Pech led this lawsuit against the Mexican government to stop the planting of the controversial, lab created crops, which have been linked to blood clotting in humans, cancer, high levels of dangerous aluminum, and several other potentially harmful health components and health effects, as well as the killing off of bee populations.
Monsanto and Bayer insist their crops are safe due to government-sanctioned science and approvals, but hundreds of grassroots organic and clean food advocates disagree, citing suppressed information including studies showing that Monsanto knew about a link between glyphosate and cancer over three decades ago.
Genetically modified crops including soy have also been criticized as a system that allows multi-national corporations like Monsanto to gain control over farmers; according to a 2016 study U.S. soy farmers spent an average of 88 percent more on pesticides than they did in the previous six years, in large part due to these corporate, GMO-dominated systems.
While Monsanto has had tremendous luck in the legal arena in recent years due in large part to its overwhelming legal expenditures and aggression against small farmers, Pech and her allies were more than up to the challenge this time around, and struck a decisive blow against the GMO giant.
Beekeepers, Farmers Score Historic Victory Against Monsanto
With the fate of Mexico’s farmland left up to Pech and her case, attorneys distilled the argument down to one key tenet: the fact that neither Monsanto nor the federal government consulted indigenous communities before approving their permits to grow the controversial GMO soy crops.
Perhaps they knew that such a proposal would never be approved by the local population. Perhaps they simply forgot.
Regardless of why they did it, the court agreed: Mexico and Monsanto were both in violation of the country’s constitution, as well as Convention 169 of the Mexican Constitution and International Labor Organization.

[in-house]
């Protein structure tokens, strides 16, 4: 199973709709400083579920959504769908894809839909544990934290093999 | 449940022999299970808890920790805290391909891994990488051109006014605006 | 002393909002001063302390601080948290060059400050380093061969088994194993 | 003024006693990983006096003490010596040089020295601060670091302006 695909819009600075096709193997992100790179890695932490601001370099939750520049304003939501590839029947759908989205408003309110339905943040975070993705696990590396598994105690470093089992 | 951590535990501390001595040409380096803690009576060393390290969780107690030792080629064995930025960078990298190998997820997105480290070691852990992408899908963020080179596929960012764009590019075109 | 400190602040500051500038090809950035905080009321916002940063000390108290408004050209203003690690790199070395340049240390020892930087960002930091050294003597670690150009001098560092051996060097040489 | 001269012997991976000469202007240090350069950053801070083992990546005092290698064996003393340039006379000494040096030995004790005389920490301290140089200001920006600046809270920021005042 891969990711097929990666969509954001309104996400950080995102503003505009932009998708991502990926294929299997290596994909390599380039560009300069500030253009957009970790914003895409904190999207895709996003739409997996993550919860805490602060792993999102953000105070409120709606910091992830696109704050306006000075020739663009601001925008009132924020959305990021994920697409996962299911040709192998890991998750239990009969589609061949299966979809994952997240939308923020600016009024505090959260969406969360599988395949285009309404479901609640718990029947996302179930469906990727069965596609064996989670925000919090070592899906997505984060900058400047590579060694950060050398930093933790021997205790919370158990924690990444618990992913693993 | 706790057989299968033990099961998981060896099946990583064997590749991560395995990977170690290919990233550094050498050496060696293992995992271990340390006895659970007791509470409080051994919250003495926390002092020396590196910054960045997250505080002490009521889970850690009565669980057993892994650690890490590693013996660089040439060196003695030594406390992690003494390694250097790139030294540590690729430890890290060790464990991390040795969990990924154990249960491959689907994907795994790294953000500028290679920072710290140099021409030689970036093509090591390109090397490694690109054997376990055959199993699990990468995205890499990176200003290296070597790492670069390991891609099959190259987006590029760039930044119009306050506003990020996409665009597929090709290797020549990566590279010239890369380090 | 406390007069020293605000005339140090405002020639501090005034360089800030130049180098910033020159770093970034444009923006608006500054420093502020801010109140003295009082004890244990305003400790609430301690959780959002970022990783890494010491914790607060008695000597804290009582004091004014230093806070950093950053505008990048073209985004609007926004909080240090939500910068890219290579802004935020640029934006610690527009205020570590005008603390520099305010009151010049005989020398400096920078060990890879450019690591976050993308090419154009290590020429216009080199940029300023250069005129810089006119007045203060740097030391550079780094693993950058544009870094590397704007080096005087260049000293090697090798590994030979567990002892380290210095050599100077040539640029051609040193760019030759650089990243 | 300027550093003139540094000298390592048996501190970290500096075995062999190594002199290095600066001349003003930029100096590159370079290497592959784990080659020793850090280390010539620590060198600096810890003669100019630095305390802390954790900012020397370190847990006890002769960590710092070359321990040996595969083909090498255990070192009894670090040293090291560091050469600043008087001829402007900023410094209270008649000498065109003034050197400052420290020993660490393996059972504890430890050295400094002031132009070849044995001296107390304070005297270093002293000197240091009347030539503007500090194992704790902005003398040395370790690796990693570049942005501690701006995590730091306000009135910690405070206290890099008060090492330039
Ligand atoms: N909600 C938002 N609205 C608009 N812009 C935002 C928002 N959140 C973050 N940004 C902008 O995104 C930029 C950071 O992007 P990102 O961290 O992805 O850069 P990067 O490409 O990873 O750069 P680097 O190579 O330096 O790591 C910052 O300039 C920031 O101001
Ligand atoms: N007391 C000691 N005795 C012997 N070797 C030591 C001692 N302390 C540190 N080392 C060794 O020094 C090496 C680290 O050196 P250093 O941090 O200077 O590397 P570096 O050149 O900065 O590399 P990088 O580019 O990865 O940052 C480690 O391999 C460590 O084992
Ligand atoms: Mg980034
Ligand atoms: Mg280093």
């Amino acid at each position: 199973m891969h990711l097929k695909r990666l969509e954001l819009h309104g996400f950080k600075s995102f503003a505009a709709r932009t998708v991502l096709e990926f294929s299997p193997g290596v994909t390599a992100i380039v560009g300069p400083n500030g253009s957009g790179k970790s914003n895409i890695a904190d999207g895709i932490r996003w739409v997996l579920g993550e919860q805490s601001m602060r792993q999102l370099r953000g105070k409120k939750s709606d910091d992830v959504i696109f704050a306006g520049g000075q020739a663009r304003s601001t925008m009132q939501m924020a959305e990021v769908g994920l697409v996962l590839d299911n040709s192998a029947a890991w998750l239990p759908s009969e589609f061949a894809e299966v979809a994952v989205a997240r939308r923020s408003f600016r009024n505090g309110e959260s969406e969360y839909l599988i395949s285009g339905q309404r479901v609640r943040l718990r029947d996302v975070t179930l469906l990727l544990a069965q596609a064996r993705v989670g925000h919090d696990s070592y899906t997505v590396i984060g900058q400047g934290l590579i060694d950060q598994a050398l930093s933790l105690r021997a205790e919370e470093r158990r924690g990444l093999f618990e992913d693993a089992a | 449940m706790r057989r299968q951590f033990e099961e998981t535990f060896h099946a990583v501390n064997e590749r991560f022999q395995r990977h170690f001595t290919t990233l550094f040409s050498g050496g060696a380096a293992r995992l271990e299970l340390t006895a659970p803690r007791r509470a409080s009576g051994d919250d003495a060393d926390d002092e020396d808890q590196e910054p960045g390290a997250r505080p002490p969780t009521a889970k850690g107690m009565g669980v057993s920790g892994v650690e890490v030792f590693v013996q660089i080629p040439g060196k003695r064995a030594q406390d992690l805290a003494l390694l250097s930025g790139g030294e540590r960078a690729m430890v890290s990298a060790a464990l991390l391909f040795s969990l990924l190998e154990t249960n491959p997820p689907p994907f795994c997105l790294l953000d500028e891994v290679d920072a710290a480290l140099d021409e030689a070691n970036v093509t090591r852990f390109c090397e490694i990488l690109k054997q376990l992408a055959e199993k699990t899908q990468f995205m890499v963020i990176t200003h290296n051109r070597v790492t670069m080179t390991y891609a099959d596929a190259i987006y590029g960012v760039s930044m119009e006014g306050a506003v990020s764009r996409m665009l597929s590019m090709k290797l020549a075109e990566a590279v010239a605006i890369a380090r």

Mexico’s Supreme Court would later go on to rule in November 2015 that the government must consult indigenous communities before planting the unnatural, pesticide-soaked soybeans, which led to the government effectively canceling Monsanto’s permits and ending their use in the states of Campeche and Yucatan in 2017.
Thanks to Leydy Pech’s brave activism, it marked the first time the Mexican government had taken official action to protect people and the environmental from GMO crops, according to GMWatch.
The humble yet fierce Pech was given the 2020 Goldman Environmental Prize for her work, an international award that is often given to women and men “from isolated villages or underdeveloped cities who choose to take great personal risks to safeguard the environment.”
Her story should be canonized for all to hold up as a reminder that justice is often served for those who fight for what’s right and refuse to give up in the face of oppression.
“An unassuming but powerful guardian of Mayan land and traditions, Pech experienced frequent discrimination and was widely underestimated,” GMWatch.org wrote.
“Upon seeing her in person following her court victory, a lawyer for Monsanto remarked that he couldn’t believe that this little woman beat them.”